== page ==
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Pharmacy Future Leaders: Pharmacy Practice Experiences (IPPE) Part 1

Participants: Geily Ward, Joanne Pauyo, Jamie Kooiker, Luis Urbina * Today we begin our two part segment on Introductory Pharmacy […]

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May 17, 2018 Pharmacy Students, The Pharmacist Life

Participants: Geily Ward, Joanne Pauyo, Jamie Kooiker, Luis Urbina

* Today we begin our two part segment on Introductory Pharmacy Practice Experiences (IPPE). Part I will cover community pharmacy while part II will cover hospital pharmacy. 

  • Ranking sites
  • Jamie
    • Looked for atypical sites, sites that specialized in something or offered a little more than normal retail
    • I.e. compounding, independent pharmacy
  • Geily
  • Interrogate upperclassmen
  • Wish there was a site to anonymously rank rotation sites
  • There should be a sheet that outlines what the rotation will entail (projects, work environment, duties etc)
  • Joanne
    • Rank sites based on your interests, but also keep the door open to discover new opportunities. If you are not an animal person, then you probably shouldn’t choose a rotation at veterenary.
    • You don’t know whether you will like or love something unless you try it.
    • Story about clinical pharmacy
    • Negatives: requirements for the categories during APPE
  • First impressions
  • Jamie
    • Be honest with what you know, don’t stretch the truth otherwise you’ll be stuck when it comes time to prove it
  • Geily
  • “If you’re on time, you’re late!”
  • Dress to impress, personal hygiene is a thing!
  • Please Wash & IRON white coat!
  • Joanne
    • Sometimes first impressions are wrong. So, if you make a mistake by  stretching the truth or looking like a hot mess on the first day, own it and try to improve.
    • You are not going to be perfect. The purpose of rotations is to gain professional experience and skills.
    • Give yourself and preceptor a second chance

Mistakes

  • Jamie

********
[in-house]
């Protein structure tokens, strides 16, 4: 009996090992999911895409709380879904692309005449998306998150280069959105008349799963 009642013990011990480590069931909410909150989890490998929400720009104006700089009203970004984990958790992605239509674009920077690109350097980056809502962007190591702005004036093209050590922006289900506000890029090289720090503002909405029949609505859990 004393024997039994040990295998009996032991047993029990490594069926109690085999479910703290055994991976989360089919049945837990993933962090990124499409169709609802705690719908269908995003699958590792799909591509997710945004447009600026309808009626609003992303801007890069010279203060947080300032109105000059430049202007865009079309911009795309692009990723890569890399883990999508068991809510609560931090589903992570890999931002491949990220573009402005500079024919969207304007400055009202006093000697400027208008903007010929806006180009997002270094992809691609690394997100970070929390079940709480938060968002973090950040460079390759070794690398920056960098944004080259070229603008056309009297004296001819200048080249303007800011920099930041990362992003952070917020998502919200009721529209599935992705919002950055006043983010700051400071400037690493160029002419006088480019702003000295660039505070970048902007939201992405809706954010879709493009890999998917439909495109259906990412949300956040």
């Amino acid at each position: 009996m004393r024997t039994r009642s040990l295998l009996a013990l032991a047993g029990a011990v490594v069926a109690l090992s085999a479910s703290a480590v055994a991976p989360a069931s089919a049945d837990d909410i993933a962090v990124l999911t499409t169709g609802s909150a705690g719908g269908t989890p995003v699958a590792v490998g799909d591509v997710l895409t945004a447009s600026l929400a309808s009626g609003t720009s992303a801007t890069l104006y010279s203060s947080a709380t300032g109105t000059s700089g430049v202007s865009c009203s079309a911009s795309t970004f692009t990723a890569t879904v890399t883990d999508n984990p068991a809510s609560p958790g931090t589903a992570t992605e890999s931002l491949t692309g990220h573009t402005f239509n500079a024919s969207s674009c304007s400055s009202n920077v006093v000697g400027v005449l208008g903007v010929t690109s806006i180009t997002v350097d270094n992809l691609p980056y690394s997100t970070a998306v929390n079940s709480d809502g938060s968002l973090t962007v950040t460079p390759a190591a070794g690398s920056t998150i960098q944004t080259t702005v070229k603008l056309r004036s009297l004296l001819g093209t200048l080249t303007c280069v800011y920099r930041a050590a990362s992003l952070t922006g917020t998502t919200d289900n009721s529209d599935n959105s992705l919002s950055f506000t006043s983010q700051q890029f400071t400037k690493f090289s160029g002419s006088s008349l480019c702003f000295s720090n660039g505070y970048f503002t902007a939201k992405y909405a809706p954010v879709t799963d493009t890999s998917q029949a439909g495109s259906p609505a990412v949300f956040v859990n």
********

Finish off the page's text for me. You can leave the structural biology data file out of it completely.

• Geily
  • (I don’t have a personal experience but have advice a preceptor gave me, “if you don’t know the answer to the question don’t guess, let them know you will research and get back to them promptly with a response… and do it!”
  • Joanne
    • I’ve made so many mistakes that I don’t know where to start. Mistakes are inevitable. (picking the wrong medication SALA,
    • Be honest and take responsibility
  • Costumers/Patients stories (belligerent, fake prescriptions)
  • Jamie
    • First patient I ever counseled starting crying uncontrollably when I told her we could not fill her oxy script early. Panicked and said “
  • Geily
  • Rude customers and how to deal
  • 16 year old oxycodone story (record not on E-FORSCE)
  • Learning the breath for 10 rule
  • Joanne
    • Similar story to Jaimie, where customer got upset when his opioid could not be filled
    • He actually went to several different pharmacies who previously told him the same thing
    • Most of the problems come from a lack of understanding about pharmacy
  • Speaking up
  • Jamie
    • If you see something going on and you want to be part of it, ask for permission. Make your interests known in order to get that bang for your buck during rotations
    • I.e. I was super interested in compounding but my preceptor had no idea until I expressed my desire to do it one day
    • While it’s important to let your preceptor guide you, don’t be afraid to let them know what you’re hoping to get out of the experience
  • Geily
  • Be professional about it but express your concerns to your preceptor, if nothing changes then speak to the experentials faculty at your school
  • Take a chance! (follow up on jamie’s story of asking for a new position)

 

  • Joanne
    • Choose your words carefully and be aware of your nonverbal communication
    • In Jaimie’s case, “I am very interested in compounding. Would it be okay if i gained some more experience here” vs. “I haven’t done any compounding since I’ve gotten here. (may be perceived as you are not happy at the site)

 

  • Unpleasant preceptors

 

  • Jamie